Thus you find, that an infinite God is offended by the violation of a law, holy, just and good; that the sinner has thereby contracted infinite guilt, and is reduced to a state of absolute poverty and wretchedness ; while the law curses every one that continueth not in all the things that are written in the book of it, to do them. What can this poor creature do, in order to work out a salvation from such guilt as this ? Can he make atonement for one of the offences that he hath coinmitted? or satisfy divine justice for the violation of the law? Wherewith can the sinner, in such deplorable circumstances, expiate infinite guilt ? Men and angels are unequal to the task;

and Jesus Christ alone MIGHTY TO SAVE, ABLE TO


Surely St. Paul better understood that gospel which he received by the revelation of Jesus Christ, than to address a sinner, poor, and blind, and naked, in such a manner.

First tell him that he can do nothing, and then exhort him to do every thing. Paul was not such a preacher. He assures us that it is by grace we are saved, through faith ; and that not of ourselves : it is the gift of God. Who hath saved us, and called us with an holy calling, NOT ACCORDING TO OUR WORKS, (be they of the law or of the gospel) but according to his own PURPOSE and GRACE, which was given us in Christ Jesus before the world began.

2. Neither can the apostle mean by this exhortation, that salvation from the guilt of sin is wrought out partly by Christ and partly by the sinner; or that the sinner is to do what he can, in expectation that Christ will make up the deficiency. This sentiment is no less contradictory to the whole gospel, than the preceding; for it teaches us, that Christ is not a complete Saviour, and that our own arm in part brings salvation. It reflects grossly on the Redeemer, as though he were not every way able to save ; and affords the sinner something to boast of before God. For suppose that part be ever so small, that he can perform, still it is a part; and for so much as he can do, by way of atonement for his sins, he may take the praise to himself.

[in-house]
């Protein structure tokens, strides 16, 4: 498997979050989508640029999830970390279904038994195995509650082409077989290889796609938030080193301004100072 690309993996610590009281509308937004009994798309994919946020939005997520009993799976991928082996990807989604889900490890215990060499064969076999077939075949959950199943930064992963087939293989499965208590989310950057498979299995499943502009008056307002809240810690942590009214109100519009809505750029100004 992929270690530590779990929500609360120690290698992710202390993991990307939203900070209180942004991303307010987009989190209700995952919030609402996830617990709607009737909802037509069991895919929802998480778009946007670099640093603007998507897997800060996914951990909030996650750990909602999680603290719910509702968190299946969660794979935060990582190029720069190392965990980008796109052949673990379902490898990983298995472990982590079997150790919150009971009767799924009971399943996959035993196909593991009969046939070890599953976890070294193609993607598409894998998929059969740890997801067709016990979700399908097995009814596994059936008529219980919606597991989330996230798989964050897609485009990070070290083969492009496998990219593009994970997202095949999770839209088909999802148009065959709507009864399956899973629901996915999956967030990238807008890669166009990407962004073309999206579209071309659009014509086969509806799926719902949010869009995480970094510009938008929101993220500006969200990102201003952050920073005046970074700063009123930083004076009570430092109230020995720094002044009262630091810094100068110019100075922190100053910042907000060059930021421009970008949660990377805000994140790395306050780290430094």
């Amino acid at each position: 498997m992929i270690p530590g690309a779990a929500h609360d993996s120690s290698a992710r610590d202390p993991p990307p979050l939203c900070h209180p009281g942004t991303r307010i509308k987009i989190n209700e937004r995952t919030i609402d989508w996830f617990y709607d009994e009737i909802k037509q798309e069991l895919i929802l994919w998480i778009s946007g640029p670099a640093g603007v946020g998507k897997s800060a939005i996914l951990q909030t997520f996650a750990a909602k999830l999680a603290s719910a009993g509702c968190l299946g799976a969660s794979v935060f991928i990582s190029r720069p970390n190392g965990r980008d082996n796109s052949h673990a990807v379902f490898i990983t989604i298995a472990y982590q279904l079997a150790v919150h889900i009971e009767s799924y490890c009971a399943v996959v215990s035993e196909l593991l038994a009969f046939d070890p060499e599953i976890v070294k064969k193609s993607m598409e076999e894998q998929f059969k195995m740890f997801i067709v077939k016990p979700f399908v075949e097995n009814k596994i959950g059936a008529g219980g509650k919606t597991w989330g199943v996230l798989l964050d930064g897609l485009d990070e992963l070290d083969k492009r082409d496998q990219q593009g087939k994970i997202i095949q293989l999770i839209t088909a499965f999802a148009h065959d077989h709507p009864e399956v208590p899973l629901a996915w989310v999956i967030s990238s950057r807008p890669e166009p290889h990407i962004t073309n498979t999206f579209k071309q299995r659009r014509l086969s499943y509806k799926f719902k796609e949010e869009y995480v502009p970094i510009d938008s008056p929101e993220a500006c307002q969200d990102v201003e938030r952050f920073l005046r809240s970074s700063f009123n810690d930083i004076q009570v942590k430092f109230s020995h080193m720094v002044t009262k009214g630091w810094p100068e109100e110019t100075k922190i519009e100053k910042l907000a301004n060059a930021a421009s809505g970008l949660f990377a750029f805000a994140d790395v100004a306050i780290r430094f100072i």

Besides, what sort of a righteousness, suppose ye, must that be, that is wrought out partly by Christ, and partly by the sinner? The former, an infinitely perfect Being; the latter, a totally pol

luted creature. It would bear resemblance to Neb. uchadnezzar's image, the parts of which it was impossible ever to unite.

Again—The work of salvation was finished by Christ, and he had ascended to the glory of his Father, before these Philippians had heard the gospel. Nothing remained, when Paul went to preach to them, but the special application of its inesti, mable blessings. Accordingly, he took the greatest pains to persuade them, that all their own righteousness was loss and dung: and how. ever warm he was in his exhortations to obedi. ence, he would always have them to know that salvation was alone of Christ.